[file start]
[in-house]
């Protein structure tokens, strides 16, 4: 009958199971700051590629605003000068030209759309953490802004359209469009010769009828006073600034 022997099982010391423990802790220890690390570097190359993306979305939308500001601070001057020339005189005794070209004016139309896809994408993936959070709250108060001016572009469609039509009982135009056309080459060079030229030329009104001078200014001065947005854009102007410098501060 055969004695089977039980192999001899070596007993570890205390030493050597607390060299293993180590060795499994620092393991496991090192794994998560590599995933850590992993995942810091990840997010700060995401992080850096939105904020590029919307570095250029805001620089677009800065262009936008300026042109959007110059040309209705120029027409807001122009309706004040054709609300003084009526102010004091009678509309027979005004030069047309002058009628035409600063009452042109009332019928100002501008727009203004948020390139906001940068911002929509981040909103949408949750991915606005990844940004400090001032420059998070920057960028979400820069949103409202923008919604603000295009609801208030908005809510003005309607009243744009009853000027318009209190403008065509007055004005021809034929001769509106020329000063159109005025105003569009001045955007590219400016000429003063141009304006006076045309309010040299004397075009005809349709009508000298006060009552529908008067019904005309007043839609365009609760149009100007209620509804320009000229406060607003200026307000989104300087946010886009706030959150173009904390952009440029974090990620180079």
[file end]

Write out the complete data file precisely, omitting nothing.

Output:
[in-house]
């Protein structure tokens, strides 16, 4: 009958199971700051590629605003000068030209759309953490802004359209469009010769009828006073600034 022997099982010391423990802790220890690390570097190359993306979305939308500001601070001057020339005189005794070209004016139309896809994408993936959070709250108060001016572009469609039509009982135009056309080459060079030229030329009104001078200014001065947005854009102007410098501060 055969004695089977039980192999001899070596007993570890205390030493050597607390060299293993180590060795499994620092393991496991090192794994998560590599995933850590992993995942810091990840997010700060995401992080850096939105904020590029919307570095250029805001620089677009800065262009936008300026042109959007110059040309209705120029027409807001122009309706004040054709609300003084009526102010004091009678509309027979005004030069047309002058009628035409600063009452042109009332019928100002501008727009203004948020390139906001940068911002929509981040909103949408949750991915606005990844940004400090001032420059998070920057960028979400820069949103409202923008919604603000295009609801208030908005809510003005309607009243744009009853000027318009209190403008065509007055004005021809034929001769509106020329000063159109005025105003569009001045955007590219400016000429003063141009304006006076045309309010040299004397075009005809349709009508000298006060009552529908008067019904005309007043839609365009609760149009100007209620509804320009000229406060607003200026307000989104300087946010886009706030959150173009904390952009440029974090990620180079």